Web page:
Kelechi Akuma, MD, Luca Milone, MD, PhD, Julio Teixeira, MD, FACS. St. Johns Riverside Hospital, Yonkers. New York.
Migration of intrauterine contraceptive devices (IUDs) into the
peritoneal cavity is uncommon, but may result in serious complications
including bowel perforation. We present the case of a 30 year old
female with migration of an IUD into her sigmoid colonic wall five
months after insertion.
Five months after an IUD was inserted into a previously healthy
patient, a routine pelvic examination failed to identify the device in
the uterine cavity. Abdominal X-Ray detected the device in the region
of the left pelvic brim. A diagnostic laparoscopy was attempted and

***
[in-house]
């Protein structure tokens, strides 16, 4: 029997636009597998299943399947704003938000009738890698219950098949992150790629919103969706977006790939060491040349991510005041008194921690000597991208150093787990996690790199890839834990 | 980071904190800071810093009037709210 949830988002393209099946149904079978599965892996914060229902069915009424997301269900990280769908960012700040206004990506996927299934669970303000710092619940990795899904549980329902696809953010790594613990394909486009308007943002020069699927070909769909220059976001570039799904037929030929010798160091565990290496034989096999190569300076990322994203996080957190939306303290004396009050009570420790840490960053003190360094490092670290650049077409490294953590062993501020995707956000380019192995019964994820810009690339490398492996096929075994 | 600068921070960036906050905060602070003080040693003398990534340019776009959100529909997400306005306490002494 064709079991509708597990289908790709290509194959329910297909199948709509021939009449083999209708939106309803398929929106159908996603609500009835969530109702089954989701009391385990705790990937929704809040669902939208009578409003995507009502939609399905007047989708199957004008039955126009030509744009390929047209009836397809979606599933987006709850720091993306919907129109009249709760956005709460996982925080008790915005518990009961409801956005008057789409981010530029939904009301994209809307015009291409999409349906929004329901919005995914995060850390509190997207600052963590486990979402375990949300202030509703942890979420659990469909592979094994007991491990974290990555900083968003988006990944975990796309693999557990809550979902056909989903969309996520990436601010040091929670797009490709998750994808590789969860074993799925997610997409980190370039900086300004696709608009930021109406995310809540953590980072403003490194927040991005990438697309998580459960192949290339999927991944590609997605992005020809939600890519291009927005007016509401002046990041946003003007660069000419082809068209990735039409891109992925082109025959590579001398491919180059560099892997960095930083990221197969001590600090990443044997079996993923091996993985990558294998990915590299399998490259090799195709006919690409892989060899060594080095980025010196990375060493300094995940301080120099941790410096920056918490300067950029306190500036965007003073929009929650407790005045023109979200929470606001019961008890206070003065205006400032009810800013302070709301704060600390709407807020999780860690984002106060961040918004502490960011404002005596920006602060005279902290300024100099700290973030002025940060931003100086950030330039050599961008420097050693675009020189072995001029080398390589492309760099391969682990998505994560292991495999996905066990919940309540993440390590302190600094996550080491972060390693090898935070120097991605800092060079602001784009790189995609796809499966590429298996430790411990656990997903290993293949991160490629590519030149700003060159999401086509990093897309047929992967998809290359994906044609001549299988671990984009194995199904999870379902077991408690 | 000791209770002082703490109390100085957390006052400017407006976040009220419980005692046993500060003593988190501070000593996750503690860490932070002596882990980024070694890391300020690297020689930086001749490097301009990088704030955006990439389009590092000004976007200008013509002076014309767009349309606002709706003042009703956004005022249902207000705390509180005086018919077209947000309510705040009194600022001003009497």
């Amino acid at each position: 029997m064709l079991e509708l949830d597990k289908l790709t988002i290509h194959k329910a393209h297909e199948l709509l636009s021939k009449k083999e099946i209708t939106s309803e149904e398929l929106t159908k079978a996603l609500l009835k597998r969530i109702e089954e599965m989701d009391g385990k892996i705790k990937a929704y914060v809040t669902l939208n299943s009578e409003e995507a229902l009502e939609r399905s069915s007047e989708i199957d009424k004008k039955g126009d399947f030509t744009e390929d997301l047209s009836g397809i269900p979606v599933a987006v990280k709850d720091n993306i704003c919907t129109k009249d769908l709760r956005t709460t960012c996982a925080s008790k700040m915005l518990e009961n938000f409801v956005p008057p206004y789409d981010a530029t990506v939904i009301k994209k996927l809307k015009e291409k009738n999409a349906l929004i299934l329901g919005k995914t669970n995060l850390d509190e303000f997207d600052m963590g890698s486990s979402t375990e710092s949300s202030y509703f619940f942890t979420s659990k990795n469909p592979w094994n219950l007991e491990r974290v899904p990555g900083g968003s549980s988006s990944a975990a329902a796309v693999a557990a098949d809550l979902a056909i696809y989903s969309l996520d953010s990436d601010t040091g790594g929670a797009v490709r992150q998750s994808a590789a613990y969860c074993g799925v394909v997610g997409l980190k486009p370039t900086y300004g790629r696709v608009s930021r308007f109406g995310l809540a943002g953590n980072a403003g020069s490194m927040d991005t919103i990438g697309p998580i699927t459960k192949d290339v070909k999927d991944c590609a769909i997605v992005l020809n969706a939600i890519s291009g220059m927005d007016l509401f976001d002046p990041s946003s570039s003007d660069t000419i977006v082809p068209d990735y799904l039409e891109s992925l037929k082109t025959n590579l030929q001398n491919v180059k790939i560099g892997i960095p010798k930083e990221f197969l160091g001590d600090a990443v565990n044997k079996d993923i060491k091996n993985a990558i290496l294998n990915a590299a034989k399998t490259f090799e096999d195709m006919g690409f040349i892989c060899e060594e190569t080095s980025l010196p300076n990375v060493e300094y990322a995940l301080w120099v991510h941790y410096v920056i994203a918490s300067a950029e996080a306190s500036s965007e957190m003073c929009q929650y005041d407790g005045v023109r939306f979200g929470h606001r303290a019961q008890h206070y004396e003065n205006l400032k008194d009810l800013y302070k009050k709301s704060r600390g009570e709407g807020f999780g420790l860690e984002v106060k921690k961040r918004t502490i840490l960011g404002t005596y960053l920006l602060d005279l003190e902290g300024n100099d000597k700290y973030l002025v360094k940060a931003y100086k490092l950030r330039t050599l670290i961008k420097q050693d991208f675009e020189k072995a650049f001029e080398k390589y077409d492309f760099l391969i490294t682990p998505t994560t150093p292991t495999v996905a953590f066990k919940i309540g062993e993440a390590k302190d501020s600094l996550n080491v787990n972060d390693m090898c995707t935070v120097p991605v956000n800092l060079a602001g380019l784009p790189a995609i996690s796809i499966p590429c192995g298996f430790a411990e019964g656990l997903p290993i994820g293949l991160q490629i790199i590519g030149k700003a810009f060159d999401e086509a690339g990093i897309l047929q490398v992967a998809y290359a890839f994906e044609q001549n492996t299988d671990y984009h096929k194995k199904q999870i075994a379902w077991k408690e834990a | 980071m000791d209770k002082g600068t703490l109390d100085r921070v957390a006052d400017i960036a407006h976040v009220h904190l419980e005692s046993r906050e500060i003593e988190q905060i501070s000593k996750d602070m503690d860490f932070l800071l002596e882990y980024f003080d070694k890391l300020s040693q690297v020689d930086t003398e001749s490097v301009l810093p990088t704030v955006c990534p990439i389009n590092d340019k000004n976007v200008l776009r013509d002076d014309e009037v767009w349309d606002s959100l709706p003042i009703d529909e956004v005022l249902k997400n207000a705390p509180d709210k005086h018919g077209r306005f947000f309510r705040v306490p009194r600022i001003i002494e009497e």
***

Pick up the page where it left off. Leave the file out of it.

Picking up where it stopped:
aborted by GYN when a limb of the device was seen protruding from the
Using a combined laparoscopic and endoluminal approach, we confirmed
that there was no invasion of the device into the colonic lumen. Using
harmonic scalpel, we carefully dissected off the device from the
extensive pericolonic adhesions and colonic wall under direct
colonoscopic visualization. Attention was paid not to breach the colon
during the dissection to avoid fecal spillage. The device was
successfully extracted. Post-operative x-ray confirmed the absence of
additional foreign bodies. Patient was discharged the following day
A combined endoscopic and laparoscopic approach for extraction of
intrabdominal foreign bodies can be safe, effective, and can provide
accurate assessment of breaches in the colonic mucosa. Laparoscopic
approach can avoid the attendant complications of exploratory
laparotomy in carefully selected patients.